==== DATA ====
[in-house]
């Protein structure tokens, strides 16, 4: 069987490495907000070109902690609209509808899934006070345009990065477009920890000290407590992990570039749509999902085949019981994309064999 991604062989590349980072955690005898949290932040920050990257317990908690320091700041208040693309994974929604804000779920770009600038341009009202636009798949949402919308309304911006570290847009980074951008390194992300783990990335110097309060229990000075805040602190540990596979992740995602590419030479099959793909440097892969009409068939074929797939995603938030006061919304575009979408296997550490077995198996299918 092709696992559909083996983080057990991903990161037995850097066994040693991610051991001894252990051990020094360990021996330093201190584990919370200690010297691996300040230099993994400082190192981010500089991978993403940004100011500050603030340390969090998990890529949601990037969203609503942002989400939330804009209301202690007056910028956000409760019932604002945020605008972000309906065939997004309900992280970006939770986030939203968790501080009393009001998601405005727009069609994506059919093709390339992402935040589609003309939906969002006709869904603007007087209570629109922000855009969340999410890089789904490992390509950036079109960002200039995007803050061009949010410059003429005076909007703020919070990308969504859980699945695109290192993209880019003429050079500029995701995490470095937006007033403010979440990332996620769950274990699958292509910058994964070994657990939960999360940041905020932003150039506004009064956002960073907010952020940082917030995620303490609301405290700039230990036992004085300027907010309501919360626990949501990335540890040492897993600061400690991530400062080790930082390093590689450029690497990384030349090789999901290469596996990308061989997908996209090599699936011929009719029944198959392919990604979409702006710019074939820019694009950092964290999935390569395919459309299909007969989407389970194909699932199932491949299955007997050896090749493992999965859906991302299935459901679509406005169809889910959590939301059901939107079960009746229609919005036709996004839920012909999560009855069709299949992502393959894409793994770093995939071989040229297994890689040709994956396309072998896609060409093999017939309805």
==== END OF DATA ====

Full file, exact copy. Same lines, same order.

[in-house]
């Protein structure tokens, strides 16, 4: 069987490495907000070109902690609209509808899934006070345009990065477009920890000290407590992990570039749509999902085949019981994309064999 991604062989590349980072955690005898949290932040920050990257317990908690320091700041208040693309994974929604804000779920770009600038341009009202636009798949949402919308309304911006570290847009980074951008390194992300783990990335110097309060229990000075805040602190540990596979992740995602590419030479099959793909440097892969009409068939074929797939995603938030006061919304575009979408296997550490077995198996299918 092709696992559909083996983080057990991903990161037995850097066994040693991610051991001894252990051990020094360990021996330093201190584990919370200690010297691996300040230099993994400082190192981010500089991978993403940004100011500050603030340390969090998990890529949601990037969203609503942002989400939330804009209301202690007056910028956000409760019932604002945020605008972000309906065939997004309900992280970006939770986030939203968790501080009393009001998601405005727009069609994506059919093709390339992402935040589609003309939906969002006709869904603007007087209570629109922000855009969340999410890089789904490992390509950036079109960002200039995007803050061009949010410059003429005076909007703020919070990308969504859980699945695109290192993209880019003429050079500029995701995490470095937006007033403010979440990332996620769950274990699958292509910058994964070994657990939960999360940041905020932003150039506004009064956002960073907010952020940082917030995620303490609301405290700039230990036992004085300027907010309501919360626990949501990335540890040492897993600061400690991530400062080790930082390093590689450029690497990384030349090789999901290469596996990308061989997908996209090599699936011929009719029944198959392919990604979409702006710019074939820019694009950092964290999935390569395919459309299909007969989407389970194909699932199932491949299955007997050896090749493992999965859906991302299935459901679509406005169809889910959590939301059901939107079960009746229609919005036709996004839920012909999560009855069709299949992502393959894409793994770093995939071989040229297994890689040709994956396309072998896609060409093999017939309805």